WE SIT

Yesterday, we sat.

In Zen, when you do sitting meditation you often skip the word meditation and you say you just sit. And that’s what we did, a monthly day of sitting.

Outside, temperatures climb and the snow melts. Birds fly. Cars run on the road. The post office opens for the morning two houses away, then closes.

We sit.

A dog barks, a woodpecker knocks on a tree. The heat comes on, goes off, comes on again. Door opens, people come in, leave some hours later, someone else comes in.

We sit.

During a short break I look out and see a man walk across the large icy pond below. The ice is thinner now, I think, he might fall in. A memory of the neighbor who lost her husband and son that way. A friend gave them a sled and he took the little boy out on the frozen pond. They went around in circles, the ice cracked, and the boy fell in. The father jumped in to save him, and both drowned. The friend never forgave herself for giving them the sled.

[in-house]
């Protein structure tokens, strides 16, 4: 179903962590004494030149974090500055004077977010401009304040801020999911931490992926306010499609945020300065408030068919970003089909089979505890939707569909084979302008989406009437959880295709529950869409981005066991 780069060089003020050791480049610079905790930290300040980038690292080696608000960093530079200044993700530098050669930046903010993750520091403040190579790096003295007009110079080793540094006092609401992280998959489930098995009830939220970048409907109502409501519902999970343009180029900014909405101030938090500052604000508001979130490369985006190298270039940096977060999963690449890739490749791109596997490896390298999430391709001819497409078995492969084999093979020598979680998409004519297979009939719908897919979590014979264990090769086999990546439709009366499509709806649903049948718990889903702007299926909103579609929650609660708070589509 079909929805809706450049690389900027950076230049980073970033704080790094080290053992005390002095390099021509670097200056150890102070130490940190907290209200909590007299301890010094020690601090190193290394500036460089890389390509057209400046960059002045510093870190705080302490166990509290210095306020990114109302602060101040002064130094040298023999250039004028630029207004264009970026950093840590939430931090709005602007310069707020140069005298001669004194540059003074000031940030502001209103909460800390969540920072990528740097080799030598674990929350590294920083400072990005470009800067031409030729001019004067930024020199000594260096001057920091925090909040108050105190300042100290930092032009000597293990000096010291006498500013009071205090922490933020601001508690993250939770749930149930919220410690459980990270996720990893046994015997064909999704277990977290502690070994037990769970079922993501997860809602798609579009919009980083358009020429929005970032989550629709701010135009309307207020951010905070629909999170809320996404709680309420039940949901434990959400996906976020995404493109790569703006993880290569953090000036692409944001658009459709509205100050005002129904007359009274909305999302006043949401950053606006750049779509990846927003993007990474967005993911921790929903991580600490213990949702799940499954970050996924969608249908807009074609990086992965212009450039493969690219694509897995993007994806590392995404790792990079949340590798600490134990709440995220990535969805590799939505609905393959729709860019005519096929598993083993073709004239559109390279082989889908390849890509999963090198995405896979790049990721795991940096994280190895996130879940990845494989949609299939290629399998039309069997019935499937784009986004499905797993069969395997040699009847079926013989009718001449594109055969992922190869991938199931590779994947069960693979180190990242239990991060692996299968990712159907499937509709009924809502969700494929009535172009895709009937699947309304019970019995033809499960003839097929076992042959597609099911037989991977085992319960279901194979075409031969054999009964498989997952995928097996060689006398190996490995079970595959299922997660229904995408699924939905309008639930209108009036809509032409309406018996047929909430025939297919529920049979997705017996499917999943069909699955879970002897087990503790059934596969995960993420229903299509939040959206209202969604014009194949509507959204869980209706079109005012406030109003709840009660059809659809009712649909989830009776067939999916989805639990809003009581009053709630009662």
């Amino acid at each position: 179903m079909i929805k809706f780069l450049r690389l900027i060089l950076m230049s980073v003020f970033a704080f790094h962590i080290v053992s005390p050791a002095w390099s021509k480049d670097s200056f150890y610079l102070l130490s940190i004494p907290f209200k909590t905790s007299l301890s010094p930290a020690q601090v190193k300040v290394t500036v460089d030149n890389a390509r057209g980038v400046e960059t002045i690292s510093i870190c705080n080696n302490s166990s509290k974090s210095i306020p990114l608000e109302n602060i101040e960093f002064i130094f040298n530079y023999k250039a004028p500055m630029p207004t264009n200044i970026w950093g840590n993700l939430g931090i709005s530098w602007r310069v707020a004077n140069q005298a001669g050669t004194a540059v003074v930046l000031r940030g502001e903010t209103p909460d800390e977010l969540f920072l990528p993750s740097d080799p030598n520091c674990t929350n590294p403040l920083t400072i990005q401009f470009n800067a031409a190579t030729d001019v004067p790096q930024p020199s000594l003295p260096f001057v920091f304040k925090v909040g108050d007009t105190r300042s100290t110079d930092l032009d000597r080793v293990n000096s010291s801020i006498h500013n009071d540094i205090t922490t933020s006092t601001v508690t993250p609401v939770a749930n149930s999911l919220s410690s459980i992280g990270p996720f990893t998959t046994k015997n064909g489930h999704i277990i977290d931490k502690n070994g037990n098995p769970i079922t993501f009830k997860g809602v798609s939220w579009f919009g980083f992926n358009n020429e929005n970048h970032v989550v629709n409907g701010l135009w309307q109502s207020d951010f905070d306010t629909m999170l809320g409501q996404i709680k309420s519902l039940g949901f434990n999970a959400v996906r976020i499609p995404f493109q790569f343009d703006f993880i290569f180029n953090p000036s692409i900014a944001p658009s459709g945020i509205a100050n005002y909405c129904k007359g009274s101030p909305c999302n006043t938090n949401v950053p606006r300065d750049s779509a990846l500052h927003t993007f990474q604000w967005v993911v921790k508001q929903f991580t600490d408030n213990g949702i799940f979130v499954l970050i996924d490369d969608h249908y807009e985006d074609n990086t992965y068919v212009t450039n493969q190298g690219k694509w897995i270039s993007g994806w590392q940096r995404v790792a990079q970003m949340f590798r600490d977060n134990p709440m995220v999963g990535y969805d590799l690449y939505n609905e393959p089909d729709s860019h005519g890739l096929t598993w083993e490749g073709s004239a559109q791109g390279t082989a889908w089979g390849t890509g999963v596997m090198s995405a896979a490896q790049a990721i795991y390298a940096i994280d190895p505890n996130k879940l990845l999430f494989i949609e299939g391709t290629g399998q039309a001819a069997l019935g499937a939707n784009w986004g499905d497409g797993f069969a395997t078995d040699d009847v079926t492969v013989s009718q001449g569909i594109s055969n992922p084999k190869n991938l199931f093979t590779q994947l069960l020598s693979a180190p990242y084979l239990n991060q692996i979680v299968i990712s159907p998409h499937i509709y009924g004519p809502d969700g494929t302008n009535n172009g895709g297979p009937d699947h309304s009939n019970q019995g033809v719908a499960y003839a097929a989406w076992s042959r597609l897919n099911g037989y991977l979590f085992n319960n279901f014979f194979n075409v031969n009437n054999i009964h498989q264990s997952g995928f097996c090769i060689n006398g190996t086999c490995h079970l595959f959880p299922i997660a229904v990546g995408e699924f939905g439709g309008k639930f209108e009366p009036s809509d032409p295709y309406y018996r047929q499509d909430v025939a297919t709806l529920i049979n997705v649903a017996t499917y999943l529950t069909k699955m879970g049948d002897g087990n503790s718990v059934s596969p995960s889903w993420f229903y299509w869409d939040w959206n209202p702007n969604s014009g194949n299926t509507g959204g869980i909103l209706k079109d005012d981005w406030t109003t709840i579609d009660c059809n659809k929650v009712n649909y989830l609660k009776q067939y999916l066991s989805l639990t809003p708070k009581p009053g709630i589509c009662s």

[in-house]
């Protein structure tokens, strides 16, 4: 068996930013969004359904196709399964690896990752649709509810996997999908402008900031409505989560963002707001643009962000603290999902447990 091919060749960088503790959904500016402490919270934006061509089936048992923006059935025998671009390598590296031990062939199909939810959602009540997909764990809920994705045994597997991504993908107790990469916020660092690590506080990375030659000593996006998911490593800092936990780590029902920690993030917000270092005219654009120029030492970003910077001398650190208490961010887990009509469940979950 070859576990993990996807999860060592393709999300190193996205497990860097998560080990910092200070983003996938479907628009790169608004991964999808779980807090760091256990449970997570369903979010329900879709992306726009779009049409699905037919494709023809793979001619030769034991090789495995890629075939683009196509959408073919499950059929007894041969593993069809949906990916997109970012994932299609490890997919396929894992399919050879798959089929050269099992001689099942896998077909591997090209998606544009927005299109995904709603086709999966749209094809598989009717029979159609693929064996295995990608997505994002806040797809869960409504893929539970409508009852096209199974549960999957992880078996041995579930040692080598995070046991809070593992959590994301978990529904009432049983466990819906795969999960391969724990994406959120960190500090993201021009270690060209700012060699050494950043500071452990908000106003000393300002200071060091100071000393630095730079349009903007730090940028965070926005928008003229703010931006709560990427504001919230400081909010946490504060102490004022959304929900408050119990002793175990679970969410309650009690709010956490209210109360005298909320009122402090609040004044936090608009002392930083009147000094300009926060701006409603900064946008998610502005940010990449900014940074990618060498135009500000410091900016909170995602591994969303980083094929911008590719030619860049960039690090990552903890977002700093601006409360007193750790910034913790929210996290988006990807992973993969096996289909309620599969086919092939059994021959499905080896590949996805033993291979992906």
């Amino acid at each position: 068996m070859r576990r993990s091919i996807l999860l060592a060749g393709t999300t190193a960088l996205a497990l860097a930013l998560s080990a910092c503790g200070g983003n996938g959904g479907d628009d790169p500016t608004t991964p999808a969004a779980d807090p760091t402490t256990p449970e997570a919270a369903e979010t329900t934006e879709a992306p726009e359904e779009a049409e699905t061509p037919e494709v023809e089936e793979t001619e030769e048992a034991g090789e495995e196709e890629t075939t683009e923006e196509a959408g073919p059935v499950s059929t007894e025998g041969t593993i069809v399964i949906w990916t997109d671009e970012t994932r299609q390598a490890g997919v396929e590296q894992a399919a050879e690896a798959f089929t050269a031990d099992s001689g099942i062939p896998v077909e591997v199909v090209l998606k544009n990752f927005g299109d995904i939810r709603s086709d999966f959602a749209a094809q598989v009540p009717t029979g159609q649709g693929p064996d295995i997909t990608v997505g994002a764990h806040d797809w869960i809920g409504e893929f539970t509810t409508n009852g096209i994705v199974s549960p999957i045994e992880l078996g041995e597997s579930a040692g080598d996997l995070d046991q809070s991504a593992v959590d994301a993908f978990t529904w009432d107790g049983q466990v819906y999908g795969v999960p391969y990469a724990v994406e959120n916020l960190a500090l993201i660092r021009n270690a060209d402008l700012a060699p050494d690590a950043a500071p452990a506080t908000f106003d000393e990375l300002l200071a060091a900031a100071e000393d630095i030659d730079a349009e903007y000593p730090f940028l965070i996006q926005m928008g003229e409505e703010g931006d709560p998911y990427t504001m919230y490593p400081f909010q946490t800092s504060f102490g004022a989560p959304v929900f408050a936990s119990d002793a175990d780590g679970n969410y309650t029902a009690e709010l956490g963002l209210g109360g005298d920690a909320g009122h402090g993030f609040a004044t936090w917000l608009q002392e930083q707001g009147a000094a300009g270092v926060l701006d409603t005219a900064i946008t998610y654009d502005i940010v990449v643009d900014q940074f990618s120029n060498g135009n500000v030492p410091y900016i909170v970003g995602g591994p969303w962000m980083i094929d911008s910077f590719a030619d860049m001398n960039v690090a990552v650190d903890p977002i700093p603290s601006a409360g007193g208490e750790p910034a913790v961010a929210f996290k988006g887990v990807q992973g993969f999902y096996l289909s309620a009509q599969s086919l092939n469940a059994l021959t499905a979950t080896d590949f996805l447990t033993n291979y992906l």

We sit.

At home a lovely woman comes to help out. She makes breakfast and lunch for Bernie, cooks dinner so that I won’t have to think about it when I come home, hangs up laundry, walks Stanley, feeds the birds.

We sit.

White clouds don’t move all day. Crows caw. Mild protests from my shoulders and lower back. I would scratch where it itches (not for me the Don’t move! Don’t scratch! Be still!), only I’m not sure I can find it. Maybe what scratches are the man’s footsteps on the ice, or the fluttering edges of a dry leaf on the ground.

We sit.

A hawk’s shadow. Man and dog walking on the path towards the church. Fragments of a past, imagined future, suddenly gone as if they fell into a hole.

We sit.

Get up. Extinguish oil lamps. Put away coffee, pack up cheese, crackers, apples, ginger snaps. Drive home, feed Stanley, go upstairs. How was it? Fine. Anything new? No. Here? No.